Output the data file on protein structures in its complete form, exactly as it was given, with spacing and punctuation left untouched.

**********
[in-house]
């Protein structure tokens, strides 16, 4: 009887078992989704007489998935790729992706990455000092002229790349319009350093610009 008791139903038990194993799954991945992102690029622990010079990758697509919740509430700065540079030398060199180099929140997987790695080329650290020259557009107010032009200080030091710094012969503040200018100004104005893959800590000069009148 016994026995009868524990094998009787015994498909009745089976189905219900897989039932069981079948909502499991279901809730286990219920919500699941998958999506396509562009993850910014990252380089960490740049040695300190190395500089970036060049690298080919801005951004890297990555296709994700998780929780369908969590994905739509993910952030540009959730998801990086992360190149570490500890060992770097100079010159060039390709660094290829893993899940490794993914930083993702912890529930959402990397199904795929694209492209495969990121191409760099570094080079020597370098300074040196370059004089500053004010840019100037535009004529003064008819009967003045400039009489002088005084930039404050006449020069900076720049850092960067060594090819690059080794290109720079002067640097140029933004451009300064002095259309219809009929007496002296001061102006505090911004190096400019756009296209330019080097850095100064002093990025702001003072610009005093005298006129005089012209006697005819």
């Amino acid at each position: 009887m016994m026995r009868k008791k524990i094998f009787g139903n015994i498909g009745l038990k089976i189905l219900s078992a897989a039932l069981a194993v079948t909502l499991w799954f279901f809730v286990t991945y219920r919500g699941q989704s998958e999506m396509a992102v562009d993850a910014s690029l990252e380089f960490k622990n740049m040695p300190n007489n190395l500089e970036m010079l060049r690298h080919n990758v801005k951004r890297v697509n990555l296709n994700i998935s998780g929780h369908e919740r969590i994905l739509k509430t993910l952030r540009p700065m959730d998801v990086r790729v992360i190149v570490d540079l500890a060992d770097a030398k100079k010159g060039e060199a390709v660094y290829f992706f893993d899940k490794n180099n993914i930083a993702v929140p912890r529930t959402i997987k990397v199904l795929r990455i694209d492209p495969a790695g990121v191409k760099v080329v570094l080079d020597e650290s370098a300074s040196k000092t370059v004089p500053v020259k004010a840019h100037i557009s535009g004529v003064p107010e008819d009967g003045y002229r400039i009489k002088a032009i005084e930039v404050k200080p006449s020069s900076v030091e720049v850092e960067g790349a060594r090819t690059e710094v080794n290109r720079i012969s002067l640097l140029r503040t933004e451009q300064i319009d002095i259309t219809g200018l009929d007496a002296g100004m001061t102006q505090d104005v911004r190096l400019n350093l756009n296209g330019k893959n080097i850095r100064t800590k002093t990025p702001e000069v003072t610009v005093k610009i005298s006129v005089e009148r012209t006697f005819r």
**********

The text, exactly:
[in-house]
């Protein structure tokens, strides 16, 4: 009887078992989704007489998935790729992706990455000092002229790349319009350093610009 008791139903038990194993799954991945992102690029622990010079990758697509919740509430700065540079030398060199180099929140997987790695080329650290020259557009107010032009200080030091710094012969503040200018100004104005893959800590000069009148 016994026995009868524990094998009787015994498909009745089976189905219900897989039932069981079948909502499991279901809730286990219920919500699941998958999506396509562009993850910014990252380089960490740049040695300190190395500089970036060049690298080919801005951004890297990555296709994700998780929780369908969590994905739509993910952030540009959730998801990086992360190149570490500890060992770097100079010159060039390709660094290829893993899940490794993914930083993702912890529930959402990397199904795929694209492209495969990121191409760099570094080079020597370098300074040196370059004089500053004010840019100037535009004529003064008819009967003045400039009489002088005084930039404050006449020069900076720049850092960067060594090819690059080794290109720079002067640097140029933004451009300064002095259309219809009929007496002296001061102006505090911004190096400019756009296209330019080097850095100064002093990025702001003072610009005093005298006129005089012209006697005819």
């Amino acid at each position: 009887m016994m026995r009868k008791k524990i094998f009787g139903n015994i498909g009745l038990k089976i189905l219900s078992a897989a039932l069981a194993v079948t909502l499991w799954f279901f809730v286990t991945y219920r919500g699941q989704s998958e999506m396509a992102v562009d993850a910014s690029l990252e380089f960490k622990n740049m040695p300190n007489n190395l500089e970036m010079l060049r690298h080919n990758v801005k951004r890297v697509n990555l296709n994700i998935s998780g929780h369908e919740r969590i994905l739509k509430t993910l952030r540009p700065m959730d998801v990086r790729v992360i190149v570490d540079l500890a060992d770097a030398k100079k010159g060039e060199a390709v660094y290829f992706f893993d899940k490794n180099n993914i930083a993702v929140p912890r529930t959402i997987k990397v199904l795929r990455i694209d492209p495969a790695g990121v191409k760099v080329v570094l080079d020597e650290s370098a300074s040196k000092t370059v004089p500053v020259k004010a840019h100037i557009s535009g004529v003064p107010e008819d009967g003045y002229r400039i009489k002088a032009i005084e930039v404050k200080p006449s020069s900076v030091e720049v850092e960067g790349a060594r090819t690059e710094v080794n290109r720079i012969s002067l640097l140029r503040t933004e451009q300064i319009d002095i259309t219809g200018l009929d007496a002296g100004m001061t102006q505090d104005v911004r190096l400019n350093l756009n296209g330019k893959n080097i850095r100064t800590k002093t990025p702001e000069v003072t610009v005093k610009i005298s006129v005089e009148r012209t006697f005819r």